want of system in procuring, issuing, and accounting for siege tools and materials was very observable. The want of a sufficient number of trained and experienced assistant engineers made the labor of those detailed severe, and retarded the work; while the want of any sapper troops as usual was severely felt and highly injurious to the army. The assistant engineers, Captain H. G. Palfrey, Ninety-eighth U. S. Colored Infantry; Captain Morton, Ninety-seventh U. S. Colored Infantry; Captain Van Lien, Ninety-seventh U. S. Colored Infantry; Captain A. Cannon, assistant engineer, Third Division, Thirteenth Army Corps, and Lieutenant A. Stauber, First Missouri Artillery, acting assistant Engineer, First Brigade, Second Division, Thirteenth Army Corps, were zealous and energetic in their arduous duties, and deserve credit for overcoming the difficulties of their position. Lieutenant Colonel R. G. Laughlin, Ninety-fourth Illinois Infantry, had charge of the trenches in front of the First Brigade, Second Division, and conducted the operations of that important position with much skill and energy. The officers of the Seventh Vermont Volunteers were zealous and interested in their work and their regiment, and the Thirty-Fifth Wisconsin Volunteers were much more efficient after becoming somewhat familiar with their routine and duties. The inclosed sketch gives appropriate positions of batteries with our works and the enemy's, from a hasty survey by assistant engineers of divisions.
JOHN C. PALFREY,
Lieutenant Colonel and Asst. Insp. General, 13th Army Corps, Chief Engineer.
Major F. W. EMERY,
Assistant Adjutant-General, Thirteenth Army Corps.
HEADQUARTERS THIRTEENTH ARMY CORPS,
Near Blakely, Ala., April 11, 1865.
MAJOR: I have the honor to make the following report of the operations before Blakely, Ala., in which the Thirteenth Army Corps was engaged:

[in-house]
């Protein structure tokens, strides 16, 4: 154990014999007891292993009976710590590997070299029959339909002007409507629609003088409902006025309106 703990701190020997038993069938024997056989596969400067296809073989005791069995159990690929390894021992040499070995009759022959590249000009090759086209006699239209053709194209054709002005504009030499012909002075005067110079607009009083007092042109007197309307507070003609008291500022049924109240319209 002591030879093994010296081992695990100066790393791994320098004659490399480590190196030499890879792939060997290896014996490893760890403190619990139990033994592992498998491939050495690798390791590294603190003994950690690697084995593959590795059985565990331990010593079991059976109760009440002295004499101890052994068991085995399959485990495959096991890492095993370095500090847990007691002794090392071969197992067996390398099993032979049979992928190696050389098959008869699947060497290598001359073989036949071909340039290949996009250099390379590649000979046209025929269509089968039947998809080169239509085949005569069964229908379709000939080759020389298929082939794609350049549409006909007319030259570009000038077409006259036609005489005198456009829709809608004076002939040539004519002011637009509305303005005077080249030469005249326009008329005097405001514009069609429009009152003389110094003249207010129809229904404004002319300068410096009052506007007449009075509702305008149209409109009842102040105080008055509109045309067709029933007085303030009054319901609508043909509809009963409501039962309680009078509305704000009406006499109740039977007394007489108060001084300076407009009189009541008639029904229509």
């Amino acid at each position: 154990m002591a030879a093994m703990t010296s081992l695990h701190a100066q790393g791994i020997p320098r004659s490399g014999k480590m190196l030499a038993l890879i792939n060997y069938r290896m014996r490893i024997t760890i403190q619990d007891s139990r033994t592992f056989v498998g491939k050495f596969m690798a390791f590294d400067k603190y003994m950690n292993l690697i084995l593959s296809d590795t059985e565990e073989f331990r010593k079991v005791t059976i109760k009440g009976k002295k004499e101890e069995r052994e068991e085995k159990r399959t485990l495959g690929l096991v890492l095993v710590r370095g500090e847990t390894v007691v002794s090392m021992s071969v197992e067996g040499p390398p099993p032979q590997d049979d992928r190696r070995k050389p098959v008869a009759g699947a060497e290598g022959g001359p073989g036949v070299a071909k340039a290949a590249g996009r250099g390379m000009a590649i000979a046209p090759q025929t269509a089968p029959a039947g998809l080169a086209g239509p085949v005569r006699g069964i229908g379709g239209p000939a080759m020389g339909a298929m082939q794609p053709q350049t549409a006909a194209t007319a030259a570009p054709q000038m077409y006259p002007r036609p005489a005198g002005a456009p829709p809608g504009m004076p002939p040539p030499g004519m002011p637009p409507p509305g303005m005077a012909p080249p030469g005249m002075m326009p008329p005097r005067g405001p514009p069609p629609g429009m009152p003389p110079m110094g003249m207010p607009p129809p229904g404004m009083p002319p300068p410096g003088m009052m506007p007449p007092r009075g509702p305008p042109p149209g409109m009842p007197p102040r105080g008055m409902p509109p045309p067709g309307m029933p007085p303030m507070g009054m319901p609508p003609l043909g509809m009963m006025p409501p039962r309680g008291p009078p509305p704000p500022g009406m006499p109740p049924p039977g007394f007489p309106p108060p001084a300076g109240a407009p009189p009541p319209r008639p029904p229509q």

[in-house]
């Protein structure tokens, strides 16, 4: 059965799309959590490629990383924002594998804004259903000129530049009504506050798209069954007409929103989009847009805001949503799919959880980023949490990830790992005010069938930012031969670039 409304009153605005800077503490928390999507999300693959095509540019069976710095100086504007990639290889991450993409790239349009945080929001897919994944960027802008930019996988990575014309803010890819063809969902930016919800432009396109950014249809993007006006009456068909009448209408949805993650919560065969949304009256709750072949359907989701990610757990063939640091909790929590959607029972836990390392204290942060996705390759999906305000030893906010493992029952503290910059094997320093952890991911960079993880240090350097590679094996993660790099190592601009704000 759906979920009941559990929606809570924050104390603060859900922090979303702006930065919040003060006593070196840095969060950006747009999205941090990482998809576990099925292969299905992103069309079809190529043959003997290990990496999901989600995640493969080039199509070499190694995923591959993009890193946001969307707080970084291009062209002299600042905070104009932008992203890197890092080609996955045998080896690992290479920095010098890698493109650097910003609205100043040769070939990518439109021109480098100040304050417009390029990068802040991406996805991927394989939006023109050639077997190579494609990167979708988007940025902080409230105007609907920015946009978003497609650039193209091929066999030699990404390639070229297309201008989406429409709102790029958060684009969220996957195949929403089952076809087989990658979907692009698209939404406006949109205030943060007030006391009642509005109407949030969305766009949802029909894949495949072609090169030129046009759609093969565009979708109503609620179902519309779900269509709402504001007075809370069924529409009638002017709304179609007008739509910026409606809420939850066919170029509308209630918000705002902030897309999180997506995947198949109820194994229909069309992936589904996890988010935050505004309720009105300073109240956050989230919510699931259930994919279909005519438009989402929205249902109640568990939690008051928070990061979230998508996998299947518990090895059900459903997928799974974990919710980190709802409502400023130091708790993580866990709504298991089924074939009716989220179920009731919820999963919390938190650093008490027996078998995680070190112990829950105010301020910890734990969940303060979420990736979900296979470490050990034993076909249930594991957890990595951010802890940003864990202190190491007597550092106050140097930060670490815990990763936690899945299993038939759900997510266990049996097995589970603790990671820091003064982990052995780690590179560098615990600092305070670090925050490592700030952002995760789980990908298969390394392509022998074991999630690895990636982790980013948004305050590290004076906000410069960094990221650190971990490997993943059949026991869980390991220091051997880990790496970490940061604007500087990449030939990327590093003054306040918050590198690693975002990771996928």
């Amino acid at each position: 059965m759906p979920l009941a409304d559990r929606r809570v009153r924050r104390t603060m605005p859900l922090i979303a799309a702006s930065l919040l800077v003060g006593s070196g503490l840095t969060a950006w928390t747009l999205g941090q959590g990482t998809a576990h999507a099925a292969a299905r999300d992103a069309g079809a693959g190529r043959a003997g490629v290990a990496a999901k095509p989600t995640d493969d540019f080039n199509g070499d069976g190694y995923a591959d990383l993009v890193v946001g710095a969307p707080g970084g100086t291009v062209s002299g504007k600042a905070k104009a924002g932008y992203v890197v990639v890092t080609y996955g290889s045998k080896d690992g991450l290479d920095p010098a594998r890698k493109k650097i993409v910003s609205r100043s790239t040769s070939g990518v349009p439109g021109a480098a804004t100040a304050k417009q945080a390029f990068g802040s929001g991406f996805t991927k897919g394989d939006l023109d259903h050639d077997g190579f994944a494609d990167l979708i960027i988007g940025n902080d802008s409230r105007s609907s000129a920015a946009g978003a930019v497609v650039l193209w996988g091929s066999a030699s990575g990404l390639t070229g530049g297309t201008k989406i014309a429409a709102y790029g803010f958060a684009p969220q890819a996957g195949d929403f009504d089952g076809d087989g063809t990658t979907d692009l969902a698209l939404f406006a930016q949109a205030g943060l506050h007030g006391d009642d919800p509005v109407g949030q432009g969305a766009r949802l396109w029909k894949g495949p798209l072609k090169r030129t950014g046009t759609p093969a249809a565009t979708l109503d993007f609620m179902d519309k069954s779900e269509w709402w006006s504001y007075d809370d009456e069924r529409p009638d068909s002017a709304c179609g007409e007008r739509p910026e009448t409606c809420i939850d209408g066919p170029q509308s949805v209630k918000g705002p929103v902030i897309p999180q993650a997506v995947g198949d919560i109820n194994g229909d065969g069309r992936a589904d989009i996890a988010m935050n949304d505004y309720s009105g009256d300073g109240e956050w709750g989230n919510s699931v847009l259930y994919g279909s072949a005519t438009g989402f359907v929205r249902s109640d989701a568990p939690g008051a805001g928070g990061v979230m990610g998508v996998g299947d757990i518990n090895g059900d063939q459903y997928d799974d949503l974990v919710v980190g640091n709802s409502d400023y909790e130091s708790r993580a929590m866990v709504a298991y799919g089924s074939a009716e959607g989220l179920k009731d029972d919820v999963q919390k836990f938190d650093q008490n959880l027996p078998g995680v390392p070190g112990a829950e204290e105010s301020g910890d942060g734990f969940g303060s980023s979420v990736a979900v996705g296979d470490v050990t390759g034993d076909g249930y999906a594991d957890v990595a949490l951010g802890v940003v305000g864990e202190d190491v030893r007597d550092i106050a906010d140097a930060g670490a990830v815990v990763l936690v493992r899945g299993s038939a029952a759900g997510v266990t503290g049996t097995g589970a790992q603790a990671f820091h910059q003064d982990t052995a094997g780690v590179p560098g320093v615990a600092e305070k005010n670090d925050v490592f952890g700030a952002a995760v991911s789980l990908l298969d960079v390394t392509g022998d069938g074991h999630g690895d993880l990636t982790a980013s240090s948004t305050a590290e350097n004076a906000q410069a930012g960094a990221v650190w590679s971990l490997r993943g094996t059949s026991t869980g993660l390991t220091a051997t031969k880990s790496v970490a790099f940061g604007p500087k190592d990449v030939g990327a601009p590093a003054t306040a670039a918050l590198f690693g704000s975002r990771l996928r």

On the 31st [30th] ultimo the First Division, Thirteenth Army Corps, was ordered to leave the line before Spanish Fort without its batteries. On the 3rd of April it took position before the enemy's works at Blakely on the left of the center, between the Second Division, Thirteenth Army Corps, on the right, and the Second Division, Sixteenth Army Corps, on the left. Irregular parallels and approaches were immediately begun under direction of Captain W. J. Edwards, assistant engineer of the division, and gabions made. This was continued till the fall of the work. On the evening of the 7th instant a battery for two guns was begun at a distance of 700 yards, which was finished on the 8th instant and the guns bough in. A second battery was begun on the 9th instant, but was discontinued when the attack was determined on. The assault was ordered at 5.30 p. m. on the 9th of April. The First Division advanced with the eighth Illinois Infantry as skirmishers, supported by the Eleventh and Forty-sixth Illinois Infantry, under command of Brigadier-General Dennis. The second line was formed by the Third Brigade, Lieutenant-Colonel Kinsey, One hundred and sixty-first New York Infantry, commanding. The Eighth Illinois Infantry advanced over a distance of some 600 yards of rough and obstructed ground, drove the enemy's skirmishers, forced in their line from the works, were immediately supported by the other troops, and the portion in front of them was immediately carried.